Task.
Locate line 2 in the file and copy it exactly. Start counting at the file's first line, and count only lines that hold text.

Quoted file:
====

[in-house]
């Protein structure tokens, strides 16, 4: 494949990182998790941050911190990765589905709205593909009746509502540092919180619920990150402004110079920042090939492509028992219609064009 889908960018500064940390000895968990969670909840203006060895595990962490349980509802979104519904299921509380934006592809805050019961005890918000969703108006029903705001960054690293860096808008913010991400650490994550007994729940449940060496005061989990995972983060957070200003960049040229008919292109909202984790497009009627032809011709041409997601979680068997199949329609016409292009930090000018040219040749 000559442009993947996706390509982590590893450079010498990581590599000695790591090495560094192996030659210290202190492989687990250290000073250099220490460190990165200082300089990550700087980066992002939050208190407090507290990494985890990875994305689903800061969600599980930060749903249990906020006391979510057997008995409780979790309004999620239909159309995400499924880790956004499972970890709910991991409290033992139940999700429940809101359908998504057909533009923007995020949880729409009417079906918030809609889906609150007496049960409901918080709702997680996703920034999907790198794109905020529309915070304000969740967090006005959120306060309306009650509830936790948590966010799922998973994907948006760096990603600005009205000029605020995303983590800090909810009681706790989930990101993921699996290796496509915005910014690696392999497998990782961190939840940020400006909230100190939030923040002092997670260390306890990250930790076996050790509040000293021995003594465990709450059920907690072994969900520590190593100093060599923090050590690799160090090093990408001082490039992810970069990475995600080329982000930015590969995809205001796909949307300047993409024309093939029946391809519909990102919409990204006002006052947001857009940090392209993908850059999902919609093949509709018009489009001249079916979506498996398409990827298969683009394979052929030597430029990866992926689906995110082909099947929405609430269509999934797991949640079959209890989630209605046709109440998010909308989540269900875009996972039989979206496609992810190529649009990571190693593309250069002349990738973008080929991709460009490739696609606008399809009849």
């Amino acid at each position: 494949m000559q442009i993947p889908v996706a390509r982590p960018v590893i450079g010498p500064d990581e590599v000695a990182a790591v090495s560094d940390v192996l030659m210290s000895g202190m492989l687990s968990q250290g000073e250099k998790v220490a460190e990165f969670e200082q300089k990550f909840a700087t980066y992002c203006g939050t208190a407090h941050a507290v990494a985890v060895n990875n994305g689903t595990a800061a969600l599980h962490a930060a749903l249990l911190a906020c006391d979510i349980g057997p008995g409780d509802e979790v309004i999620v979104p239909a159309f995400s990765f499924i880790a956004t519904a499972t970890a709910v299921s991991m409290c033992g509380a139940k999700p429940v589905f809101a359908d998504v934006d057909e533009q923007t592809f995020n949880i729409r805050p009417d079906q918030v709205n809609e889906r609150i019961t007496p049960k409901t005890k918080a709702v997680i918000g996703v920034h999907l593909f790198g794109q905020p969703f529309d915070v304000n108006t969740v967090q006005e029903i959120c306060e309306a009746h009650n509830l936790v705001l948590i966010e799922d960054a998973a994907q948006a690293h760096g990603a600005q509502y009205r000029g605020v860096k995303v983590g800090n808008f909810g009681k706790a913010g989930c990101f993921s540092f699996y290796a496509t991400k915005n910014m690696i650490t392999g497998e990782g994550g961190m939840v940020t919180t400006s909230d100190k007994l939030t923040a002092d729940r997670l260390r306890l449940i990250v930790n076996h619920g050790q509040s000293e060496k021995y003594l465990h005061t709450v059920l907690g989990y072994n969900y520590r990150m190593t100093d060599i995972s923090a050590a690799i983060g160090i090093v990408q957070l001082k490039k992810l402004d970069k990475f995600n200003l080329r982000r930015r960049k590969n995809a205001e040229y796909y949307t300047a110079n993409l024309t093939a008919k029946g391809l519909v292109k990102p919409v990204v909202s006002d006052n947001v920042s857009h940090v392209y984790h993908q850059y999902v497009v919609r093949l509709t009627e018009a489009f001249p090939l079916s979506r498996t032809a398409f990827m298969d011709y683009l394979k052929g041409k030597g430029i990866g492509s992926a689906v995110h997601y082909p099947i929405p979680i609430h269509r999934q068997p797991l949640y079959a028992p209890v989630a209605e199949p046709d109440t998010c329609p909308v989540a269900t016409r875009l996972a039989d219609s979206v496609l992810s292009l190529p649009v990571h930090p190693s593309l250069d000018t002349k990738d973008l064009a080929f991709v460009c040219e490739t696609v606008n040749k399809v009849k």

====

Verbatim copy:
């Protein structure tokens, strides 16, 4: 494949990182998790941050911190990765589905709205593909009746509502540092919180619920990150402004110079920042090939492509028992219609064009 889908960018500064940390000895968990969670909840203006060895595990962490349980509802979104519904299921509380934006592809805050019961005890918000969703108006029903705001960054690293860096808008913010991400650490994550007994729940449940060496005061989990995972983060957070200003960049040229008919292109909202984790497009009627032809011709041409997601979680068997199949329609016409292009930090000018040219040749 000559442009993947996706390509982590590893450079010498990581590599000695790591090495560094192996030659210290202190492989687990250290000073250099220490460190990165200082300089990550700087980066992002939050208190407090507290990494985890990875994305689903800061969600599980930060749903249990906020006391979510057997008995409780979790309004999620239909159309995400499924880790956004499972970890709910991991409290033992139940999700429940809101359908998504057909533009923007995020949880729409009417079906918030809609889906609150007496049960409901918080709702997680996703920034999907790198794109905020529309915070304000969740967090006005959120306060309306009650509830936790948590966010799922998973994907948006760096990603600005009205000029605020995303983590800090909810009681706790989930990101993921699996290796496509915005910014690696392999497998990782961190939840940020400006909230100190939030923040002092997670260390306890990250930790076996050790509040000293021995003594465990709450059920907690072994969900520590190593100093060599923090050590690799160090090093990408001082490039992810970069990475995600080329982000930015590969995809205001796909949307300047993409024309093939029946391809519909990102919409990204006002006052947001857009940090392209993908850059999902919609093949509709018009489009001249079916979506498996398409990827298969683009394979052929030597430029990866992926689906995110082909099947929405609430269509999934797991949640079959209890989630209605046709109440998010909308989540269900875009996972039989979206496609992810190529649009990571190693593309250069002349990738973008080929991709460009490739696609606008399809009849």